Arles, since 1981 listed as a World Heritage site, has a number of the most important Roman monuments outside of Italy. It is also the gateway to the Camargue, France's cowboy country.
We love Arles, its location on the Rhône, its wonderful Roman monuments, the ramparts, Place de la Republique with Cathédral Saint-Trophime, its cloister and the impressive town hall as well as retracing van Gogh's steps. Let's not forget the many cultural events and festivals during the summer season. Expect bus loads of tourists during the summer time, Arles is one of the major attractions in France outside of Paris.
First we retrace some of Arles' history so we can enjoy the historic monuments in the right context.
Walking around Arles you can group most of the the monuments into three periods, the three golden ages of Arles:
- Early Roman times: the arena, the theatre and the cryptoporticus, dating back to the 1st century B.C.
- Late Roman times: the baths of Constantine and the necropolis of Alyscamps, dating back to the 4th century
- Medieval times: Saint-Trophime and its cloister (11th and 12th centuries), one of Provence's major Romanesque monuments.
Arles was founded by the Greeks in the 6th century BC, albeit there probably were earlier Ligurian settlements. A hill between the Rhône and the Crau, the former delta of the Durance river, which in these times flowed directly into the Mediterranean sea, must have been an obvious location for a settlement. The Celts conquered it in 535 BC and named it Arelate. The Romans captured the town in 123 BC. After Marseille's punishment in 40 BC by Julius Caesar for its backing of Pompey the Great, Caesar's arch rival, Arles developed into one of the most important administrative and religious centers in the Provincia Narbonensis. The Romans constructed a floating bridge, the most Southern crossing of the Rhône and hence the most direct overland route from Italy to Spain. Provincia Gallia Narbonensis or Provincia Nostra, hence today's name Provence, became the first area outside of what is today Italy, where Roman officers were rewarded land to retire. During those times many of the Roman monuments which still exist today were constructed. Arles reached its peak during the 4th and 5th centuries. It was frequently used as headquarters for Roman Emperors during military campaigns and in 395 it became the capital of the Roman district of Gaul, an area that encompassed large areas of today's France and Spain. The Emperor Constantine the Great resided here at times; his son, Constantine II was born here and Constantine III made Arles his capital in 408 during his 4 year reign.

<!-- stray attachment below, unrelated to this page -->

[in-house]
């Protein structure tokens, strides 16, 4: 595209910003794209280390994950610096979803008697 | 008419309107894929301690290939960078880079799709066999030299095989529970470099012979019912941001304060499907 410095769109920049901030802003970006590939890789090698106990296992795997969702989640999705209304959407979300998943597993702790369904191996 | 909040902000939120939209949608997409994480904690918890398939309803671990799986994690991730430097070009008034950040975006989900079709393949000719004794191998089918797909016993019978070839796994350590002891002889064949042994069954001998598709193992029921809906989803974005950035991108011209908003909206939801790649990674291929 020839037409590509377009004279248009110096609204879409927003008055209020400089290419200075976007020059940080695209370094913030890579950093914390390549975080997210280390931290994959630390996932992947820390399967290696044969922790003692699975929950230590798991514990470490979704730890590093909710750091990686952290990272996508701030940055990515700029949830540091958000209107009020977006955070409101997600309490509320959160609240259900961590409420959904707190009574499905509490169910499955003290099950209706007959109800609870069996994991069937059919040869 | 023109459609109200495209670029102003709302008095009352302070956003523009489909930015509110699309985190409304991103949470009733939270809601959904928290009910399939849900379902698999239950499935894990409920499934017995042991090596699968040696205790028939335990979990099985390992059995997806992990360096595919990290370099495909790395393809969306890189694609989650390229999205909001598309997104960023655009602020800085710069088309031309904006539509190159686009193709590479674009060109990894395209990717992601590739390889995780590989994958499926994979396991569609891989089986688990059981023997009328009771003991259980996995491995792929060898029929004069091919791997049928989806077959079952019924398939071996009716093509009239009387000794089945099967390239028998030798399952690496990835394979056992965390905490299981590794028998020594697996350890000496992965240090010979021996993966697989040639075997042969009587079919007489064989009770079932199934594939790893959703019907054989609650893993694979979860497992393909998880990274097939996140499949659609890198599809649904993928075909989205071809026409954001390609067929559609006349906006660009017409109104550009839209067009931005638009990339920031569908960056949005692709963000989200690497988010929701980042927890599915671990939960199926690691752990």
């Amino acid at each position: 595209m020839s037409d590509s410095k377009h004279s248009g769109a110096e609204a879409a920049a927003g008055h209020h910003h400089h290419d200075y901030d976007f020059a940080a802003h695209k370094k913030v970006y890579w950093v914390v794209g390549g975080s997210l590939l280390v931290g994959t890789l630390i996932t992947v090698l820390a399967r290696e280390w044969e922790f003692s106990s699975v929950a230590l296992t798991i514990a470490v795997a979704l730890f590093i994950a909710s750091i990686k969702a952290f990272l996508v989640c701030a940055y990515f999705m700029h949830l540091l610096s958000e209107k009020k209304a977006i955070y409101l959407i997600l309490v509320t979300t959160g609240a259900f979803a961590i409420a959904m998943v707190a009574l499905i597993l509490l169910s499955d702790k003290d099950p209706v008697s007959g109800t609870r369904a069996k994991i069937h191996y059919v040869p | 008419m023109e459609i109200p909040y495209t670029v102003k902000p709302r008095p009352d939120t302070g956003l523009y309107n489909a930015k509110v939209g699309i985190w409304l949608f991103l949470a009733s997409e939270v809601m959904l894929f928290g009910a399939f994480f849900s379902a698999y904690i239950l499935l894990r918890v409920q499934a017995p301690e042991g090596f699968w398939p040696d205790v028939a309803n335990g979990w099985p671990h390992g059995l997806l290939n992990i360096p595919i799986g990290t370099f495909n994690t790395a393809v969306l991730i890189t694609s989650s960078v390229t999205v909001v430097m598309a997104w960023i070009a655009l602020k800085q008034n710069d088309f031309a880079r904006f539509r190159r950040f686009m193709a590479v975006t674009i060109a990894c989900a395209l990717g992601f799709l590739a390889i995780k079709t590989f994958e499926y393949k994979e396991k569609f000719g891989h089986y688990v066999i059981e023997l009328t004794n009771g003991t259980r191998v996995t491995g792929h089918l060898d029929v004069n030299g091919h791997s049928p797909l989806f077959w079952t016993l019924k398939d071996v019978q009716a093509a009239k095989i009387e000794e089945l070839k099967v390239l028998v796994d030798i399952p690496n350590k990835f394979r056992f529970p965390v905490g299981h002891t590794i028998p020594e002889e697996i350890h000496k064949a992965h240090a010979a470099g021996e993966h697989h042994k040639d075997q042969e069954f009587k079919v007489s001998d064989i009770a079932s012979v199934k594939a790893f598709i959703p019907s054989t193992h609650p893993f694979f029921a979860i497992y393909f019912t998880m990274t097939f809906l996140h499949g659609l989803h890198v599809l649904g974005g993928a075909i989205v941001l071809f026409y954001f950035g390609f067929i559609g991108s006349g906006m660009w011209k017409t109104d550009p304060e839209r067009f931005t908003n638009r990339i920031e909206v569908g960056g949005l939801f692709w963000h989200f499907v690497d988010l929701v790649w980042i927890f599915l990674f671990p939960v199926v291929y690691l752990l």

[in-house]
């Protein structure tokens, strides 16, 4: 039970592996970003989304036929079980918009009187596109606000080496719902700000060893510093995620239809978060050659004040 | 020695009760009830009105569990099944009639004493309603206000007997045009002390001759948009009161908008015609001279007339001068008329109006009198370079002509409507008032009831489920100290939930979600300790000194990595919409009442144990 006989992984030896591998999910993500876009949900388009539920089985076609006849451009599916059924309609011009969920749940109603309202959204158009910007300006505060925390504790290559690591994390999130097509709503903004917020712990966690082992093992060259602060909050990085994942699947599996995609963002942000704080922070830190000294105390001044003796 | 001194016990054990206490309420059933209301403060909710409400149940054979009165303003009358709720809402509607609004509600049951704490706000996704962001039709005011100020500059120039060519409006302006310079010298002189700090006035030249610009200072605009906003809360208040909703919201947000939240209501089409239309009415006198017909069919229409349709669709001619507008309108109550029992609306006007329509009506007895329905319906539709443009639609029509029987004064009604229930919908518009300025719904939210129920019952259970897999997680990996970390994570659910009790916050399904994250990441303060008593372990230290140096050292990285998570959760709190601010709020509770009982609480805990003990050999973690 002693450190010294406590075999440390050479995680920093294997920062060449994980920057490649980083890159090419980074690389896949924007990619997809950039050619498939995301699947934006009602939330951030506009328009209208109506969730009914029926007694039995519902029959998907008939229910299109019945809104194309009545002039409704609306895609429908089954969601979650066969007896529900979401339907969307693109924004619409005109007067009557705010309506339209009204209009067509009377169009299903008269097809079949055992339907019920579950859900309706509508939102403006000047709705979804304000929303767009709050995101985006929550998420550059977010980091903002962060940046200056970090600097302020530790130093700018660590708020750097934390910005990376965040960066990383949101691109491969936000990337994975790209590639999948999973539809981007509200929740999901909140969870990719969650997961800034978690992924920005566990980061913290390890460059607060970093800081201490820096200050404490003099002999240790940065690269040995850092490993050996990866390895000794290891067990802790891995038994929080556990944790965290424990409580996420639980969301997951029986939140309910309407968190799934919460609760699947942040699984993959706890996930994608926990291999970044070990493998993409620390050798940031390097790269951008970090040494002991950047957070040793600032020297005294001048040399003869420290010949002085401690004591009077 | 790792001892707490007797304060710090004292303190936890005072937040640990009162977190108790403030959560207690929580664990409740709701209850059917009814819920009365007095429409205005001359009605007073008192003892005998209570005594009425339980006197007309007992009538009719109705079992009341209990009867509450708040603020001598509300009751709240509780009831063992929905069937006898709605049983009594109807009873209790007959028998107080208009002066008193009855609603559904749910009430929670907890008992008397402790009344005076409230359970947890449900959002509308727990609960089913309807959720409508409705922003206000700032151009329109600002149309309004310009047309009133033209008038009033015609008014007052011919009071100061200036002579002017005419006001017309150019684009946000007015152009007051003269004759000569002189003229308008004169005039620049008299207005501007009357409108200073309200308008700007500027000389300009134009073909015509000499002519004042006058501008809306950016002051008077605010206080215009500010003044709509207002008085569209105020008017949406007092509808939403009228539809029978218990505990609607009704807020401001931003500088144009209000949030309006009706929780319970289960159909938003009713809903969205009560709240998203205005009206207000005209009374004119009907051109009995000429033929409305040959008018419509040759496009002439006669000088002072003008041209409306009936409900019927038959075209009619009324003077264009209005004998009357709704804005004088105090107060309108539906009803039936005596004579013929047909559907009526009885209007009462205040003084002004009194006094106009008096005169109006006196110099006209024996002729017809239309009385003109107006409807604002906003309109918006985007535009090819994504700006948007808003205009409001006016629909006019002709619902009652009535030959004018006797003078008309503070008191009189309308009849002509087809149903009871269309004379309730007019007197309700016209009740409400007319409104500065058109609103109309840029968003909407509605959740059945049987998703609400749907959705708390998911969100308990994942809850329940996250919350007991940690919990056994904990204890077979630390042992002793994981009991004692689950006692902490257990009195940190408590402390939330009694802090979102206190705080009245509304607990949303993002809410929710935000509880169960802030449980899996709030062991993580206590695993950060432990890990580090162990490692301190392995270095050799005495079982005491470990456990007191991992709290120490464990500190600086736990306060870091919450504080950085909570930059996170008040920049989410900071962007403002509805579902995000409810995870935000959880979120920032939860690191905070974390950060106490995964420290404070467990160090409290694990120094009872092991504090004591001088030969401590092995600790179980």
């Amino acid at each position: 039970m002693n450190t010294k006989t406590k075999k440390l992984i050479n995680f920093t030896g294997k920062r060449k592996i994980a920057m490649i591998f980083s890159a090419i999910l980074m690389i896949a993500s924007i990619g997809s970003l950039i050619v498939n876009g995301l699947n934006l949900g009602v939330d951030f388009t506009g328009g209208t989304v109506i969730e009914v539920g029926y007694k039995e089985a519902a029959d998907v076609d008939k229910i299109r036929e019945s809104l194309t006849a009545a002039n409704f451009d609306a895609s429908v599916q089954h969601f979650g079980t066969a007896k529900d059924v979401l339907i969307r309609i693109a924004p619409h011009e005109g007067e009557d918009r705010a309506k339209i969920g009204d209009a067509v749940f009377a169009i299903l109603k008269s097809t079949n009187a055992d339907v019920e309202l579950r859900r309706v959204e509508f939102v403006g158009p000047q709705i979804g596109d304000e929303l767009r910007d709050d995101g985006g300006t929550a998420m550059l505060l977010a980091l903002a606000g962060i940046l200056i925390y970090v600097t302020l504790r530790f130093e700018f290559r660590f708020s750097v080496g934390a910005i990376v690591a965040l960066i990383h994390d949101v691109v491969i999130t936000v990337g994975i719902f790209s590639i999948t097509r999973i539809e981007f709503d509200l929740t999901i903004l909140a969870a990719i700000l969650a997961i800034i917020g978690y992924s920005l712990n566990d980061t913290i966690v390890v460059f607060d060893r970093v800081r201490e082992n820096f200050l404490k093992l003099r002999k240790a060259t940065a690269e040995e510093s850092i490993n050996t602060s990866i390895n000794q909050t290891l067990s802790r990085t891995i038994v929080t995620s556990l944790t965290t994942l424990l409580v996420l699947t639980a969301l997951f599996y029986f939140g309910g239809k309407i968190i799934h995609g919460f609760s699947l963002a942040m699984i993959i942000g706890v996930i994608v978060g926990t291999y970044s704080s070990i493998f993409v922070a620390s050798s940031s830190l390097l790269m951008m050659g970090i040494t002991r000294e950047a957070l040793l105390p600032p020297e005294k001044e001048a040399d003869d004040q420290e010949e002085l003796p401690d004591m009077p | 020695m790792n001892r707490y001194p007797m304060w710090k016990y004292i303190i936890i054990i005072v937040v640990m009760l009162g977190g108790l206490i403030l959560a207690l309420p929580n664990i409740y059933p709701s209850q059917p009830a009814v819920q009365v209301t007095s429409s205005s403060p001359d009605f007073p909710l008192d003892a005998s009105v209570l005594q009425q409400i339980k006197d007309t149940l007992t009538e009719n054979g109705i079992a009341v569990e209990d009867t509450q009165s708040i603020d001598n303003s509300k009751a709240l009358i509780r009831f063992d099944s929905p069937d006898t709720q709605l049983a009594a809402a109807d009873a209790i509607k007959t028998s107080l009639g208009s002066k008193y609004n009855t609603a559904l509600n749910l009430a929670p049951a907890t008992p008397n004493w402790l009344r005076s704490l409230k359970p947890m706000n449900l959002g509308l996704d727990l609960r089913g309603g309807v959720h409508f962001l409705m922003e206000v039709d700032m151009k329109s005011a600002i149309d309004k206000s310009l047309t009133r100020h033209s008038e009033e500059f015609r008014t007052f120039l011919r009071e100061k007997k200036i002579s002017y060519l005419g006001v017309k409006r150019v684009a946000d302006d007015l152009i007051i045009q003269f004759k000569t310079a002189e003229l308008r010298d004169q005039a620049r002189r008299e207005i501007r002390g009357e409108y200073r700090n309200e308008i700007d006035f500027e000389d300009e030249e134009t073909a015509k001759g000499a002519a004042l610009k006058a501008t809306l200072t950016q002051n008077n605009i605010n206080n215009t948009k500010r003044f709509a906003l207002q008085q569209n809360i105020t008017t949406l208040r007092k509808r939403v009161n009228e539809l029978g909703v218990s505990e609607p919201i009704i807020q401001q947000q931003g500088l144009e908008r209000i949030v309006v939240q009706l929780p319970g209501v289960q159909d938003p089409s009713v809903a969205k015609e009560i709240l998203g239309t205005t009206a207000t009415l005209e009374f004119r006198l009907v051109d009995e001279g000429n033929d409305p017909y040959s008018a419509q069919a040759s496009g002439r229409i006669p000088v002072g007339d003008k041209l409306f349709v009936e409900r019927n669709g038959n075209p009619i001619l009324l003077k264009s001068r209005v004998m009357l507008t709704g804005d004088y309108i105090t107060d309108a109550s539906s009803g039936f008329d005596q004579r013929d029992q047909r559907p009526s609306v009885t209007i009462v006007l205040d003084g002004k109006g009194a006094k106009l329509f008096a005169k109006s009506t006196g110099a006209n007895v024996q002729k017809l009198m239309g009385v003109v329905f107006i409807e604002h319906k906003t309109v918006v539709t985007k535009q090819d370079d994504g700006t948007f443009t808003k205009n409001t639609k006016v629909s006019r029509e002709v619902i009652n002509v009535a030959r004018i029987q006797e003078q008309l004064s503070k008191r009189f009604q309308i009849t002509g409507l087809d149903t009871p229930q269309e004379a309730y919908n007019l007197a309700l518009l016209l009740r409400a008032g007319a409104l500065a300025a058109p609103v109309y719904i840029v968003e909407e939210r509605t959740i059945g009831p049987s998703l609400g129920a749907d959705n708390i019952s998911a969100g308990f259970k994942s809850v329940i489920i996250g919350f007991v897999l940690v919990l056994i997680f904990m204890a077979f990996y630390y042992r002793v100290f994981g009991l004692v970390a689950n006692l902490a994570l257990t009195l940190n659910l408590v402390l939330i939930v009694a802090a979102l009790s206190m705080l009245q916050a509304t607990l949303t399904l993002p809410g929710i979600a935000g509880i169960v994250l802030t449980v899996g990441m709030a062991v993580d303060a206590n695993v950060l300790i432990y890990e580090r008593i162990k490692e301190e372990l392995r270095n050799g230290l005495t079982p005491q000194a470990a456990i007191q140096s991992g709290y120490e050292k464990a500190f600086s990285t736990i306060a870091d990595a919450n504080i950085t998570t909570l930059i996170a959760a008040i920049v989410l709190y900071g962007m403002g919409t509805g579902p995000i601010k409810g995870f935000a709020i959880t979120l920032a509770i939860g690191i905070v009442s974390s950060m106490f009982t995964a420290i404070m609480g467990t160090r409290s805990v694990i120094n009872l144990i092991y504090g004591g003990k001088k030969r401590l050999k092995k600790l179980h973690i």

In early Christian times Arles became a key religious center and at times expoused theological directions not always in line with the hierarchy in Rome. This trait continued in later history of the Provence , which became an important base for the Cathars. Despite these disputes Arles developed into the most important religious center in the Provence.
Arles decline began with the invasion of the Provence by the Muslim Saracens, who later were expelled by the Franks. They took control of the region and in 855 Arles became the capital of a Frankish Kingdom of Arles, which included Burgundy and part of Provence. During those times all of Southern France was terrorized by Saracen and Viking raiders. In the following centuries Arles changed hands many times and the town's importance declined. Most of the old town was in ruins and the population a fraction of what it had been in Roman times. It gradually recovered and became a regional center for agriculture and trade with a thriving port, yet it remained small in comparison to Marseille.
Arles experienced its 3rd golden age in the 12th century, when it became a free town governed by consuls and magistrates. Emperor Frederick Barbarossa was crowned in Arles in 1178. It retained its self governing status until the French Revolution of 1789.
The construction of the railroads in the 19th century sealed Arles' fate, it became a backwater of the Provence. Similar to Aix en Provence there came something good out of adversity. Over time both towns attracted artists, mainly because both had retained their Provençal charm and were not disfigured by industrial development. Vincent van Gogh settled in Arles in 1888. He produced over 300 paintings and drawings here, such as l'Arlesienne and Starry Night Over the Rhône. However his mental health declined and in 1889 he left Arles for the mental asylum in Saint Rémy de Provence. None of his works are however on permanent exhibition in Arles. Creating an annex to the Louvre or Musee d'Orsay in Arles and/or Aix en Provence is unthinkable in centralist France, it's Paris or nothing.
Check out the three different Arles Visitor Passes, which grant admission to most tourist attractions. For short term visitors the Pass Monuments Liberté is probably the most advantageous. For €9 per person it allows you to visit a maximum of 5 sites (1 museum + 4 monuments) within a 1 month period. The Espace van Gogh is not included in any of the passes.